I'm sure she's right that you have an imbalance but it might be unrealistic to expect that imbalance to be corrected by riding. It might be something you just have to work on off the bike.

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  13. Hey Jill! Long time reader, first time commenter, etc. etc.

    I tweaked my knee a couple of years ago training for a marathon, and had a tough time finding a physical therapist that could put it back together.

    I found that when therapists don't really know what's wrong, they fall back on the basics: stretching, muscle imbalance, ice massage. None of this stuff ever helped me, and I'm willing to guess it won't help you: you have an acute injury traceable to a single trauma. Treating it like an overuse injury probably won't help.

    So: Get a second opinion. And a third, if necessary. Keep going until you feel you have a good picture of your condition and your treatment options.

    Also, I found that I'm the best judge of what's working. Endurance athletes know their bodies extremely well, and know the difference between good pain and bad pain. So the best therapist out there may be YOU. Listen to your body, and find what works for you.

    Above all, be patient. Connective tissue takes a long time to heal. As long as you feel better today than yesterday, you're on the right track. Stick with it. And know when to back off. Recognize when you're leaving "active recovery" territory and heading back into "overdoing it." Stop there. That's the sweet spot where you'll heal the fastest.

    The toughest part of injury isn't the physical, it's the mental. I sink into a wicked funk when I can't work out, and you seem to be battling that too. Find something, anything, that will get you good and tired once a day. I have a sprained ankle, so I'm back in the weight room doing core and upper body work, and making my ankle do stabilizing work. Find something, anything, that works for you. Maybe it's swimming. Maybe it's stuff like core, hip, and shoulder work that will complement your cardio and leg strength and make you a stronger rider. Maybe it's cross-country skiing. Having something like this will kill that feeling of losing ground every day, and satisfy your need for a physical test each day.

    Anyway, sorry to ramble. Keep your chin up! This just one more cycle in your training, and it couldn't come at a better time-- right after a huge endurance race, when you can really use the recovery time!

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  14. Anonymous12:41 PM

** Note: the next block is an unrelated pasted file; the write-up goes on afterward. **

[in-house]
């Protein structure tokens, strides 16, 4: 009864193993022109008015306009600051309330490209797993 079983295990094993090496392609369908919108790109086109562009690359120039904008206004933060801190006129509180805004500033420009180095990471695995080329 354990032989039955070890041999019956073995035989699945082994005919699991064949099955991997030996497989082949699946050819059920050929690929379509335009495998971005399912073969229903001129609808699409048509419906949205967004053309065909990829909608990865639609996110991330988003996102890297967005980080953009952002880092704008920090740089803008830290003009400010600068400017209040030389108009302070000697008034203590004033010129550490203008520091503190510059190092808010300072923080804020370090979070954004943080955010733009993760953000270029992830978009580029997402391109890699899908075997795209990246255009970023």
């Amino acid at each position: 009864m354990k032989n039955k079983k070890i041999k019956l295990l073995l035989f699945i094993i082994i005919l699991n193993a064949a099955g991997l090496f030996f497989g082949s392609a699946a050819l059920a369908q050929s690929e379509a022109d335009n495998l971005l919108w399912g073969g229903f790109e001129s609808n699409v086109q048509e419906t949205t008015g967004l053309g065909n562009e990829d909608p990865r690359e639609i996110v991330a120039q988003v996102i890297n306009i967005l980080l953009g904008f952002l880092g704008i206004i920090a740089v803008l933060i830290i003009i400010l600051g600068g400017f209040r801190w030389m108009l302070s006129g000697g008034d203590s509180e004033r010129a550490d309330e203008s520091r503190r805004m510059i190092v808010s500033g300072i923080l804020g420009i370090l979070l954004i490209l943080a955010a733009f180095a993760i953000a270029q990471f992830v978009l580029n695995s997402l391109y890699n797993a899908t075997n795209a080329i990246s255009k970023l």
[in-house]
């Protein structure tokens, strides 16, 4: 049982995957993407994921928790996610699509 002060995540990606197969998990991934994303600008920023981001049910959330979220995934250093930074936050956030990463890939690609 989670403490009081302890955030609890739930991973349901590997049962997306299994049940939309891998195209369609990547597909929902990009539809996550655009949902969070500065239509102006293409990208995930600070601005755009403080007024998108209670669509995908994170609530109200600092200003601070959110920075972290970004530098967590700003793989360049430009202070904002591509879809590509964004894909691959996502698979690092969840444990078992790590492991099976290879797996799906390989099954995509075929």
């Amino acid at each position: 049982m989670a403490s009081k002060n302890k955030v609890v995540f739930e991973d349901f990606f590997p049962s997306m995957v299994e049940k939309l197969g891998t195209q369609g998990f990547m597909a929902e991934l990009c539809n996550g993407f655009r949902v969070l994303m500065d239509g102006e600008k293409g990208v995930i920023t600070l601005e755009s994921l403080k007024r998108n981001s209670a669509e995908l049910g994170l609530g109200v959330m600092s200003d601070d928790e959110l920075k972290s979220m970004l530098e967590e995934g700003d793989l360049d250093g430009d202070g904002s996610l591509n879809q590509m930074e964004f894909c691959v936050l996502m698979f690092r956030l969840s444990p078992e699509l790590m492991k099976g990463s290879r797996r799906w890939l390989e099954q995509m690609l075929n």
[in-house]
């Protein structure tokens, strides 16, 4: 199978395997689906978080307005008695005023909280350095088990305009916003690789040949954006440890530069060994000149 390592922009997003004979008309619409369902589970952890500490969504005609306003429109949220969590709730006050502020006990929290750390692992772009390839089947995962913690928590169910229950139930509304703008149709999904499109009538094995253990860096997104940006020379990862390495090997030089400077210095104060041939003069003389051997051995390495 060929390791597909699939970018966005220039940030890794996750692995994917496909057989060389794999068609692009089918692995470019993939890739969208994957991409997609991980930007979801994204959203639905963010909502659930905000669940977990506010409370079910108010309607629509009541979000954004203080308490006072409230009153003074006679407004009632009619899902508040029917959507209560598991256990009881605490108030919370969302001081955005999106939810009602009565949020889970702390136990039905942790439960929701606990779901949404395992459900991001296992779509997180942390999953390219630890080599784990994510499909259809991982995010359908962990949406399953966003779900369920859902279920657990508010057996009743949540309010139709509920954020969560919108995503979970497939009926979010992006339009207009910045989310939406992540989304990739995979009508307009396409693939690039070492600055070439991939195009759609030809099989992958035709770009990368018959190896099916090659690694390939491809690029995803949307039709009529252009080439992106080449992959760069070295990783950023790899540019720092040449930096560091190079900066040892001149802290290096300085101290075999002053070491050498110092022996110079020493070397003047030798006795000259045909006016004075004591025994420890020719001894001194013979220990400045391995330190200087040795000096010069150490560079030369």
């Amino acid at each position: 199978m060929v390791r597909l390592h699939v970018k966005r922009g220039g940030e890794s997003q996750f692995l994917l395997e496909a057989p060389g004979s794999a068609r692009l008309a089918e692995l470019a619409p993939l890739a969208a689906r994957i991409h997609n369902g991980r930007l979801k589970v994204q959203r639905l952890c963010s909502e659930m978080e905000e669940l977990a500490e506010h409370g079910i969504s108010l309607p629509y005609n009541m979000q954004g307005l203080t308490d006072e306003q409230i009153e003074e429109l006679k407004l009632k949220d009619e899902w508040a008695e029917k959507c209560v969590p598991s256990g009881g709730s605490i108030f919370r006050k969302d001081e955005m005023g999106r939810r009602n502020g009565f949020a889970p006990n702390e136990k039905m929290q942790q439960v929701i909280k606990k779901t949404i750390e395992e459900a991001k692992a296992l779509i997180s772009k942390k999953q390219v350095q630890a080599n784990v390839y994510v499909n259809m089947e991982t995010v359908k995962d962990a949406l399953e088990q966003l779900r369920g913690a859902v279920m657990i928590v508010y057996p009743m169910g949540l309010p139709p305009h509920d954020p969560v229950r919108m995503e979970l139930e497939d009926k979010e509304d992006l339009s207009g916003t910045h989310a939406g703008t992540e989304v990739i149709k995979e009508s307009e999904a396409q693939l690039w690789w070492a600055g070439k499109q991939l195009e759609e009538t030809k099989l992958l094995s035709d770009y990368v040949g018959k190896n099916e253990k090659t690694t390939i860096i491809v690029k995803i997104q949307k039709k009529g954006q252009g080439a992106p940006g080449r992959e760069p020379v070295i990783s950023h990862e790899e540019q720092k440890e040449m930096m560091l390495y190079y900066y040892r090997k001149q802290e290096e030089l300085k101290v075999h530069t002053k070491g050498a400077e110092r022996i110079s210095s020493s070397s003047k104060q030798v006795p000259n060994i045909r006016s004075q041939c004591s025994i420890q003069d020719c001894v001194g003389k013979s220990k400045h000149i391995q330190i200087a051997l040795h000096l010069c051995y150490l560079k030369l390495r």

That second long winded post was a bit overkill. Jesus, you're in your 20's and have pleanty of happy cartlige left!
    Any athlete is going have injuries. Its just that now you've pushed things up a few notches and the bike fit has becomore more and more important. There is likely alot of truth involved that long term bike bio-mechanics have been a problem for a while, its only that during the SU did they make themselves known.

    It sounds like you have inflamation from pateller femoral pain, likely a tracking problem,your PT is saying your VMO is weak compared to the lateral part of your quad, and pulling the knee cap laterally, combined with tight IT bands... its really common. My injury has stumped everybody becasue with me its actually the other way around, with an overdeveloped VMO, the 1% case.


    The tricky thing about bike fit with an injury like this is that you've been loading parts of your knees for a long time, and its been bothering them. When you make fit changes its going to take some time for the "underloaded" parts of the joint to adjust to the new stresses of biking which they havent seen yet. So it might not feel all happy from the get go.

    Anyway, just give it time, the races will always be there.
    Eric P, off to the pool

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  15. Follow the money. Complex diagnosis means repeat visits, $$$. Cynical aren't I?

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  16. Agree with DH; do this right and you'll be stronger than before. Just takes a bit of patience. Maybe get a kayak once the ice melts? I can't stand the gym.

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  17. Bike fitting is among the biggest rackets out there. If you go out and pay $100 or more for a MTB fit, they'll measure the length of your legs with a crude instrument and multiply the number by some overly precise factor (3 decimal places!) that is supposed to be your ideal saddle height. They'll tell you that it's a "starting point" and that you should fine tune the saddle height as you ride. (as was suggested above, road bike fitting is more involved, but it's still a racket)

    The fact that you don't use clipless pedals allows your feet to float around on the pedals until you find the spot that is natural. It's all subliminable.

    That said, in my experience, often shorter cranks will make all the difference. A saddle that is 1/2" too low causes me discomfort within 2 miles.